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Explanation of Clanship

The word clan, signifies family, and a clan was a certain number of families of the same name, sprung, as was believed, from the same root, and governed by the lineal descendant of the parent family. This patriarchal form of society was probably common in the infancy of mankind, and seems to have prevailed in the days of Abraham; indeed, it was on a similar principle that Palestine was divided among the twelve tribes of Israel, the descendants of the twelve sons of Jacob.

Clan Cameron is a West Highland Scottish clan, with one main branch Lochiel, and numerous cadet branches such as Erracht, Clunes, Glen Nevis, and Fassifern. The Clan Cameron lands are in Lochaber and within their lands is the mountain Ben Nevis which is the highest mountain in the British Isles. The chief of the clan is customarily referred to as simply "Lochiel". The origins of Clan Cameron are uncertain; there are several theories Clan Maclaine of Lochbuie is a highland Scottish clan. This clan is NOT a branch of the Clan MacLean. The Maclaine of Lochbuie branch of the family are descended from Hector, the brother of Lachlan. Lachlan founded the Duart branch of the MacLeans.

Scottish clans; which comes from the Gaelic word clann, "children", gives a certain sense of identity and also a shared descent to people in Scotland and to their relations all over the world. As far back as we can trace, the Highlands appear to have been divided into a number of districts, latterly known as Mormaordoms, each under the jurisdiction of a Mormaor, to whom the several tribes in each district looked up as their common head. It is not improbable that Galgacas, the chosen leader mentioned by Tacitus, may have held a position similar to this, and that in course of time some powerful or popular chief, at first elected as a temporary leader, may have contrived to make his office permanent, and even to some extent hereditary.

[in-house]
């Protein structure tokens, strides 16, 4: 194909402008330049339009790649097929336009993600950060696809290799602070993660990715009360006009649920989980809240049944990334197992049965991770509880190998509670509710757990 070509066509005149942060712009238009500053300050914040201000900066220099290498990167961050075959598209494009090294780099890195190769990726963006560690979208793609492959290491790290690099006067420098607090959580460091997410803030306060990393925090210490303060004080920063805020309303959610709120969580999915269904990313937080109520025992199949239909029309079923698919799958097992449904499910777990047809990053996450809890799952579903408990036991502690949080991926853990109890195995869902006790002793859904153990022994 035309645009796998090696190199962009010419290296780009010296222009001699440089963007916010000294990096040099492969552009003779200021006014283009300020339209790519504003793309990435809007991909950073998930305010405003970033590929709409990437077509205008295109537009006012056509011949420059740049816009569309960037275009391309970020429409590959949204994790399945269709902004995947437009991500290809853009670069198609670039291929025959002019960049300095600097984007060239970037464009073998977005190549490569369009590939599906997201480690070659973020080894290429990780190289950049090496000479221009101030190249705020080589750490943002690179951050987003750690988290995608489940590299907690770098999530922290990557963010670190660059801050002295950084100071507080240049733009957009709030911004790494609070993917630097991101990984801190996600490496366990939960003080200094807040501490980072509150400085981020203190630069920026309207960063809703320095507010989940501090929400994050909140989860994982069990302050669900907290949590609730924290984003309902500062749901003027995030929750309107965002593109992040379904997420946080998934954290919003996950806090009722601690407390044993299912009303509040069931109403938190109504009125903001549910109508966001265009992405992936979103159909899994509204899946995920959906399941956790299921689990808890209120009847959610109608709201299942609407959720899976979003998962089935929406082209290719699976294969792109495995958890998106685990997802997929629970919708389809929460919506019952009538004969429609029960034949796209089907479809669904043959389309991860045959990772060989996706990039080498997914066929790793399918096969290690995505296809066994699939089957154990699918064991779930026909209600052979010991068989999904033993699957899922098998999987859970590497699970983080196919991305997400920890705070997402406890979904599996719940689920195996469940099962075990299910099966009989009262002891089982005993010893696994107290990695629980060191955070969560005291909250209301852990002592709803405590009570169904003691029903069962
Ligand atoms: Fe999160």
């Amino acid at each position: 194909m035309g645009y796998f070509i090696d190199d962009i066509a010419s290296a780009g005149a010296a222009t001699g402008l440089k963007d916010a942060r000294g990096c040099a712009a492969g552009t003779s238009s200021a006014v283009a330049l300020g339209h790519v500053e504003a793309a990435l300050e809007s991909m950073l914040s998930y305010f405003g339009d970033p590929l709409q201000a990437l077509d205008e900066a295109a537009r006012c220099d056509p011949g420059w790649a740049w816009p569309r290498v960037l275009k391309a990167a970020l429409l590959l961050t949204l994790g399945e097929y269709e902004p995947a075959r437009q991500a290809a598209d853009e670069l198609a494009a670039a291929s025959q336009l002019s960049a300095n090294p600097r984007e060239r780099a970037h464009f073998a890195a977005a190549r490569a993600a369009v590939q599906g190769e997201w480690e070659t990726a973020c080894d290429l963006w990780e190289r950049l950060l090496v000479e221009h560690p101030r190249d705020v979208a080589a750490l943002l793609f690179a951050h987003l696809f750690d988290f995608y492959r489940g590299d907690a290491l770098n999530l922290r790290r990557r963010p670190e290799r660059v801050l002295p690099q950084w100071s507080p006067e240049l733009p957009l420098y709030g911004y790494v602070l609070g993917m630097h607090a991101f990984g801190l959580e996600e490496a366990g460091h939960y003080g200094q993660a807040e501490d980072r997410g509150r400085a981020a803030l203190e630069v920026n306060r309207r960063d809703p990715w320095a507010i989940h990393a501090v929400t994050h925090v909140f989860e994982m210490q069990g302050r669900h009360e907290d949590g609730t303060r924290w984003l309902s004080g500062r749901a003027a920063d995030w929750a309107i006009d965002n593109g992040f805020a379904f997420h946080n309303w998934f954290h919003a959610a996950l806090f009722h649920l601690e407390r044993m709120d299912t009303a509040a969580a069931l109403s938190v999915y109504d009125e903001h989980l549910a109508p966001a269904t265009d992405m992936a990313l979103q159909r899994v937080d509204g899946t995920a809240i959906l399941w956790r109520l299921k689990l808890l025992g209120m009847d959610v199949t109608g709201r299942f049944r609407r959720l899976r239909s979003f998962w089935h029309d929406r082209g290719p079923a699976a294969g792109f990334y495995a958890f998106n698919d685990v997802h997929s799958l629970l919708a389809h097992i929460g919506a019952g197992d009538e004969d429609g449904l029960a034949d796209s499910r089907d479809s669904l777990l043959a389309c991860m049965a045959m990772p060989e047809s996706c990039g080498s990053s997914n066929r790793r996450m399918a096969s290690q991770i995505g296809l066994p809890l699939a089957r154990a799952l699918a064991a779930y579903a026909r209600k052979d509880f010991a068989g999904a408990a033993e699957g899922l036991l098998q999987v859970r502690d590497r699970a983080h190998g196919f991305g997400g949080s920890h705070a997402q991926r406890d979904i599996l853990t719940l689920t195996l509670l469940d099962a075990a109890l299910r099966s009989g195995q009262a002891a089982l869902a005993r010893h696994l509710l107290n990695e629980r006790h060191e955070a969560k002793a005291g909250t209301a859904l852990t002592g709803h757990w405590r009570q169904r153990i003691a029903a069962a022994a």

The title Mormaor, however, is first met with only after the various divisions of northern Scotland had been united into a kingdom. "In Scotland the royal official placed over the crown or fiscal lands, appears to have been originally known as the Maor, and latterly under the Teutonic appellation of Thane. . . .

The original Thanage would appear to have been a district held of the Crown, the holder, Maor or Thane, being accountable for the collection of the royal dues, and for the appearance of the royal tenantry at the yearly ‘hosting,’ and answering to the hereditary Toshach, or captain of a clan, for the king stood in the place of the Cean-cinneth, or chief. . . . When lands were strictly retained in the Crown, the Royal Thane, or Maor, was answerable directly to the King; but there was a still greater official among the Scots, known under the title of Mormaor, or Lord High Steward who was evidently a Maor placed over a province instead of a thanage—an earldom or county instead of a barony—a type of Harfager’s royal Jarl who often exercised as a royal deputy that authority which he had originally claimed as the independent lord of the district over which he presided."

According to Mr Skene, it was only about the 16th century when the great power of these Mormaors was broken up, and their provinces converted into thanages or earldoms, many of which were held by Saxon nobles, who possessed them by marriage, that the clans first make their appearance in these districts and in independence. By this, we suppose, he does not mean that it was only when the above change took place that the system of clanship sprang into existence, but that then the various great divisions of the clans, losing their ceancinneth, or head of the kin, the individual clans becoming independent, sprang into greater prominence and assumed a stronger individuality.